“I have time. I don’t need to write my speech yet. It’s still three weeks away.” I said to myself.
(next week) “I’m really good at public speaking and I know this material, I don’t need to start yet.” I deceived myself once again.
(the week before the speech) “I should probably start on this now but I really feel good about this, I’m not worrying about the speech at all. I’ve done this numerous times and I don’t need to write it yet.” I said to myself once more, this time with the pressure of my guilt coming up to my throat.
(a few days before) “I just started writing this and holy crap I really don’t have as much to talk about as I thought. I’m scrabbling now, ahh! I need someone to help guide me with this.” I finally came to the realization that I didn’t know enough, had to really push through it and was nervously writing it all down and practicing just a day or two before the speech.
Have you ever done this? Put off work you know you had to do until the last minute? Of course, we all have been there.
This happened to me on one of my earlier speeches I did and it was then I realized that I needed to give myself more time for preparation when writing a speech. I thankfully had some help with it and it turned out fantastic but I still won’t ever forget the nervousness I felt days leading up to it from a feeling of not being ready.
If this has ever been an issue for you, as I’m sure it has at least a few times, it’s because there are some underlying reasons why you procrastinated.
In this article we are going to look at just one reason why you may be procrastinating and what to do about it. However, this is not the only reason you may be procrastinating but it is a very common one.
Lack of clarity
One reason you may be procrastinating is because there is a lack of clarity with the next action you need to take. Right?
It is unclear what your next step is so you just don’t do it and say, “I don’t know what to do so I just won’t start.”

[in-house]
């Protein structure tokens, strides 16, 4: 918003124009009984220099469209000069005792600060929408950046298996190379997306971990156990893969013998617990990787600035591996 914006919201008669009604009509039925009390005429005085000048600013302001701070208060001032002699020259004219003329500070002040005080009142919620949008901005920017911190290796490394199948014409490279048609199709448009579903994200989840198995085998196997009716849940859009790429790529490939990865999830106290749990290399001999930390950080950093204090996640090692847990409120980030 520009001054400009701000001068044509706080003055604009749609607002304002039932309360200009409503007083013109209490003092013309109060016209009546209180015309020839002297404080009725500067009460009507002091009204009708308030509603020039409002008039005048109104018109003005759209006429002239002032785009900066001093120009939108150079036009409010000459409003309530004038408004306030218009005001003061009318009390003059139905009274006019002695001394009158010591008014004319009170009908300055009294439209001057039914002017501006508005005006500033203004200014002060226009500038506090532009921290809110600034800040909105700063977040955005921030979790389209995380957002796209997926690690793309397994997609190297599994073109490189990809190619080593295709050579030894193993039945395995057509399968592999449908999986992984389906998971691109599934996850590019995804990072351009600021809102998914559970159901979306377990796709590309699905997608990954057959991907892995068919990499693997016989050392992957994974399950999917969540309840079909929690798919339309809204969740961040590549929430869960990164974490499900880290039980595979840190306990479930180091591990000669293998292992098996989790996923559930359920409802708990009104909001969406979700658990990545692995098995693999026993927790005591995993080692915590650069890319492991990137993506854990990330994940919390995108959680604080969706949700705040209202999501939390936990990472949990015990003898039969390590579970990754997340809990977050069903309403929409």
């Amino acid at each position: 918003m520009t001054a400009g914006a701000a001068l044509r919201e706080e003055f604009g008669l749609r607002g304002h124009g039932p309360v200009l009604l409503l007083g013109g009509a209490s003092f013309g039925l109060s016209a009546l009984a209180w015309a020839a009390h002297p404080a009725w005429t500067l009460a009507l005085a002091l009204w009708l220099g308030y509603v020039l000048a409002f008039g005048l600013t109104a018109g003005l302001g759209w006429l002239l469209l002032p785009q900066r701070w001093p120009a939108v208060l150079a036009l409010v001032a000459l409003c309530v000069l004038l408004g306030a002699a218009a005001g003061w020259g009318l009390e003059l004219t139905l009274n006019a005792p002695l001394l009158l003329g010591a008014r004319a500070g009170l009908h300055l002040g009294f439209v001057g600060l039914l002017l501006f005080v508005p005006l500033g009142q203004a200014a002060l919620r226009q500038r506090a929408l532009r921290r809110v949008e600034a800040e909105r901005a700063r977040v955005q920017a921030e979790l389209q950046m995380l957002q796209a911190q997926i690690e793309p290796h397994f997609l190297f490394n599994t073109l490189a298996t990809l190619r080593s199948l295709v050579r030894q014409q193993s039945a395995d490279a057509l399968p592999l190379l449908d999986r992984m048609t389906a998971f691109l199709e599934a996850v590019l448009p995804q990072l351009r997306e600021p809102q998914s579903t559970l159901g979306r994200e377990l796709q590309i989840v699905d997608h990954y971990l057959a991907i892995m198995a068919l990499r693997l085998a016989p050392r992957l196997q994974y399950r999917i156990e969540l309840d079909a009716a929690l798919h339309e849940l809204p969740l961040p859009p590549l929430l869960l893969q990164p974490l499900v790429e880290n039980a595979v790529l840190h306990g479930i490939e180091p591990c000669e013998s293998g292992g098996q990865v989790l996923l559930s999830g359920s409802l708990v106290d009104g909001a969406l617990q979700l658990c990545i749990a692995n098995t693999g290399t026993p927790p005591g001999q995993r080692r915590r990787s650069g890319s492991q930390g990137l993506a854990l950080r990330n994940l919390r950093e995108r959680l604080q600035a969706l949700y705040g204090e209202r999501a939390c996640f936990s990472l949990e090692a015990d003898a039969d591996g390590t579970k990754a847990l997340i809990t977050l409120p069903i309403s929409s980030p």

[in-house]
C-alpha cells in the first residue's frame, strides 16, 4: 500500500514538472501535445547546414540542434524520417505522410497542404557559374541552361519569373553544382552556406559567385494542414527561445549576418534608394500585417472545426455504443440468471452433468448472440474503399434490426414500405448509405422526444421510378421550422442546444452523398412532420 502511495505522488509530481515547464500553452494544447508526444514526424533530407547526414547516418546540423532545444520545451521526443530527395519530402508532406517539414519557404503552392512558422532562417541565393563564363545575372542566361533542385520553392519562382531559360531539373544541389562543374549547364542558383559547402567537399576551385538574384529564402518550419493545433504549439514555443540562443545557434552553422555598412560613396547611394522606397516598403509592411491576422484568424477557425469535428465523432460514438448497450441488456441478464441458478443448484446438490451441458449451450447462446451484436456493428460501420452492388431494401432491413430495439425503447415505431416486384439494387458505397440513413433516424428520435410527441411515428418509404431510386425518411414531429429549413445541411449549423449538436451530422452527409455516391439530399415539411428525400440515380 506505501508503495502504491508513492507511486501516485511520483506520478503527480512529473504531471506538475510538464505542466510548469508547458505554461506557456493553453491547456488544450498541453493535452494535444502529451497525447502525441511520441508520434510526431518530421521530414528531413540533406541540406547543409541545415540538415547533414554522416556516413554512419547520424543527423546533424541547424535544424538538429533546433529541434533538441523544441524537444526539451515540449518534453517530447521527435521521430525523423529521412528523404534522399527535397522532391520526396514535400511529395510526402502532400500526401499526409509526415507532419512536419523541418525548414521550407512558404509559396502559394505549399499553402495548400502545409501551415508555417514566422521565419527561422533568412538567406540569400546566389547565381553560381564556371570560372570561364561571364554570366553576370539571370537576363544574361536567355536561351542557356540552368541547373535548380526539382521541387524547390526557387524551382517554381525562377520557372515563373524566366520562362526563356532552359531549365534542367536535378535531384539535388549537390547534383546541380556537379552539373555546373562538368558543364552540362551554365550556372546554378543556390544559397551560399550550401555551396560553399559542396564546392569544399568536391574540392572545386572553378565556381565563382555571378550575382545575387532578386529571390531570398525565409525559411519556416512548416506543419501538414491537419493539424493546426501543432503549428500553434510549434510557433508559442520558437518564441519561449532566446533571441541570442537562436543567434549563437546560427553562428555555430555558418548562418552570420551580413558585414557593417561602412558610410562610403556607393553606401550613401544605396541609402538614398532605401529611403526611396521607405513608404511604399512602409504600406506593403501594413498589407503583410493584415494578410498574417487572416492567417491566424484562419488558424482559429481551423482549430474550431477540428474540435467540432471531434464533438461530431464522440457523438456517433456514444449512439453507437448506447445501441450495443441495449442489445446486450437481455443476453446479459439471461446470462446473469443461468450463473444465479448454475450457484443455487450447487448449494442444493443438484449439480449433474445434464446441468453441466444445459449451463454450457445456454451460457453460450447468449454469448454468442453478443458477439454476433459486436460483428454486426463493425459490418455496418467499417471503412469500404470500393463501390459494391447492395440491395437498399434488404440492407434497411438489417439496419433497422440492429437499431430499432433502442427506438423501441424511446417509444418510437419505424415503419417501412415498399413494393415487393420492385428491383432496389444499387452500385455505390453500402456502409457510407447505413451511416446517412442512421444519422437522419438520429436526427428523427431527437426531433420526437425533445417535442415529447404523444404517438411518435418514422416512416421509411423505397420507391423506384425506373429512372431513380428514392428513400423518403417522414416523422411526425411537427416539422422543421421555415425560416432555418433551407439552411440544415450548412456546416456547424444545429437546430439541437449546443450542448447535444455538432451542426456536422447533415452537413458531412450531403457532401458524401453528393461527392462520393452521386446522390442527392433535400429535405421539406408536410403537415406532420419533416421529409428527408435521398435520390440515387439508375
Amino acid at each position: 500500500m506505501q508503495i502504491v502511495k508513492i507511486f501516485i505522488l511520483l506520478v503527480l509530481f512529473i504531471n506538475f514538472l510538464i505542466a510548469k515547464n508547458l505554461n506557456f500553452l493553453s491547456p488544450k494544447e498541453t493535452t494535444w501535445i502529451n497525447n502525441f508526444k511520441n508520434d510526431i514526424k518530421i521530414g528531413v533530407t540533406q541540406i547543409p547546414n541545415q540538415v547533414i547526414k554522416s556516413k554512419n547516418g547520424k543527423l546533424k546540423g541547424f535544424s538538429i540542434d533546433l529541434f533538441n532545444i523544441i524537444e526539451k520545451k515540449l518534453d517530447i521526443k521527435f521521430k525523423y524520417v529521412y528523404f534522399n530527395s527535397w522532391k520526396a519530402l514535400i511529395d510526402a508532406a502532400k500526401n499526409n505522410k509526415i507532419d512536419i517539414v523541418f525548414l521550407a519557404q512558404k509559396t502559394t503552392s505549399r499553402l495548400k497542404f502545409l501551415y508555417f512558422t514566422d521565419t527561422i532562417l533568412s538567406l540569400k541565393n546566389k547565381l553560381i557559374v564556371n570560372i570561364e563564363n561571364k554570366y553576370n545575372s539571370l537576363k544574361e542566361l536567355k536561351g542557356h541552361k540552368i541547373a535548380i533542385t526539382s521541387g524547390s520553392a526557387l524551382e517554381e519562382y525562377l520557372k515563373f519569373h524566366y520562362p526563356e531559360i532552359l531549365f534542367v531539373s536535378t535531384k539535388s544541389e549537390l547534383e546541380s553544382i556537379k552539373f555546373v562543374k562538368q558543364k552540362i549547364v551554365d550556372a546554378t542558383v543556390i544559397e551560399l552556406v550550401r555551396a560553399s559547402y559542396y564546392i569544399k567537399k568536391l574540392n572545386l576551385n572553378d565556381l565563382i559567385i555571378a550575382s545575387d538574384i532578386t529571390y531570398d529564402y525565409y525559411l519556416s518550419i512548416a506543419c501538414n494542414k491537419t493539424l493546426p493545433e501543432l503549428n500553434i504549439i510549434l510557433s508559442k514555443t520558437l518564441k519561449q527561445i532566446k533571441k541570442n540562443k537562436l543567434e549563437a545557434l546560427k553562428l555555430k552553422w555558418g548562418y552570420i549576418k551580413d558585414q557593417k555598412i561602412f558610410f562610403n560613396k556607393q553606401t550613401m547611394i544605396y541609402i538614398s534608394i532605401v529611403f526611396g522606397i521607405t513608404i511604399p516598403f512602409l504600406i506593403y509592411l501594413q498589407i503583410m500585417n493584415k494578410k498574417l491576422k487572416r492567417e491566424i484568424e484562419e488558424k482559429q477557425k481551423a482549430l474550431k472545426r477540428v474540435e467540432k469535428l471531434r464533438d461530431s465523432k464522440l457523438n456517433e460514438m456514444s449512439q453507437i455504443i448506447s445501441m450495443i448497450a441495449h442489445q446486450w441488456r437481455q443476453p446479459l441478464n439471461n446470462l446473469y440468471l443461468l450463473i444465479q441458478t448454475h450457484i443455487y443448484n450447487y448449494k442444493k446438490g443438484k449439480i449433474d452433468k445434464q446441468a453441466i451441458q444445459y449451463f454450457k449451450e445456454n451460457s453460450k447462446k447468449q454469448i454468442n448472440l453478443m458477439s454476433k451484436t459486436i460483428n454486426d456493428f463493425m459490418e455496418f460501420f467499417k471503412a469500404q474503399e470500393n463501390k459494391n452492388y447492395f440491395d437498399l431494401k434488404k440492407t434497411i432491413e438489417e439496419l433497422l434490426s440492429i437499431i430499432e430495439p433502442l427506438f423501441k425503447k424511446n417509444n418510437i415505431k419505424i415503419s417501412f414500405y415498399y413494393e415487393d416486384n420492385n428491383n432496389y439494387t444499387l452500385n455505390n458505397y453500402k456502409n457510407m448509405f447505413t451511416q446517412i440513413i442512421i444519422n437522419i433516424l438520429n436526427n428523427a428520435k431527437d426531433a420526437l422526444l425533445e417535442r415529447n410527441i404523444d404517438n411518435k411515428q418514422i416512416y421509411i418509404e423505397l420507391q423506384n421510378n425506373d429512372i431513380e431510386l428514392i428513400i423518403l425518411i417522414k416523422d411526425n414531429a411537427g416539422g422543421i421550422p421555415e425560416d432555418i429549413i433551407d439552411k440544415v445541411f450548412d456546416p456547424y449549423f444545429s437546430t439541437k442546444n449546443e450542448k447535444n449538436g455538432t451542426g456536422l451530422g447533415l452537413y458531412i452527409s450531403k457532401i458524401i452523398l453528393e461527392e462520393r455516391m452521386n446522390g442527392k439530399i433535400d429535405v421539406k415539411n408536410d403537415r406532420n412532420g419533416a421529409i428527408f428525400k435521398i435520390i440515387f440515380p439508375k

It’s ok, this has happened to everyone. I know this happened with me when I was writing my speech (from the earlier example).
However, that is not a valid excuse to not start. If you are a person who is a ‘do whatever it takes’ then you know that is unacceptable.
But why do we do it then?
You don’t choose to push it off but you have so much more going on in your day that the tasks that are unclear or you don’t know what to do next are the ones that get pushed out. It’s easier to tackle what you know how to do and can do really well. You feel better about yourself for accomplishing that task you know you can do and you get more things done.
That’s all good and well but sometimes those tasks that are unclear still need to get done!
So what do you do then?
You have a few options but to narrow it down to just two, you can:
- Learn what’s needed to be done
- Ask for help or clarification
“Learning is experience. Everything else is just information.” – Albert Einstein
There is a lack of clarity on what needs to be done next, yes? Well to clear it out you may need to learn what to do next.
When I first began my business I had no clue about building a website, legally starting a business, getting a logo, optin boxes, taxes and SO MUCH more!
But you know what I did? Yup, I learned how. I actually have paid thousands to learn how, not from traditional school although I have done that too, from gurus like Tony Robbins, where I got certified for life coaching, Brendon Burchard who taught me how to do the business side of it and Robert Kiyosaki who first taught me about having your money work for you.
While those are huge projects to take on each time I have still learned how to do all of them. For simplicity, we’ll say something you are procrastinating on may be a lot less complicated.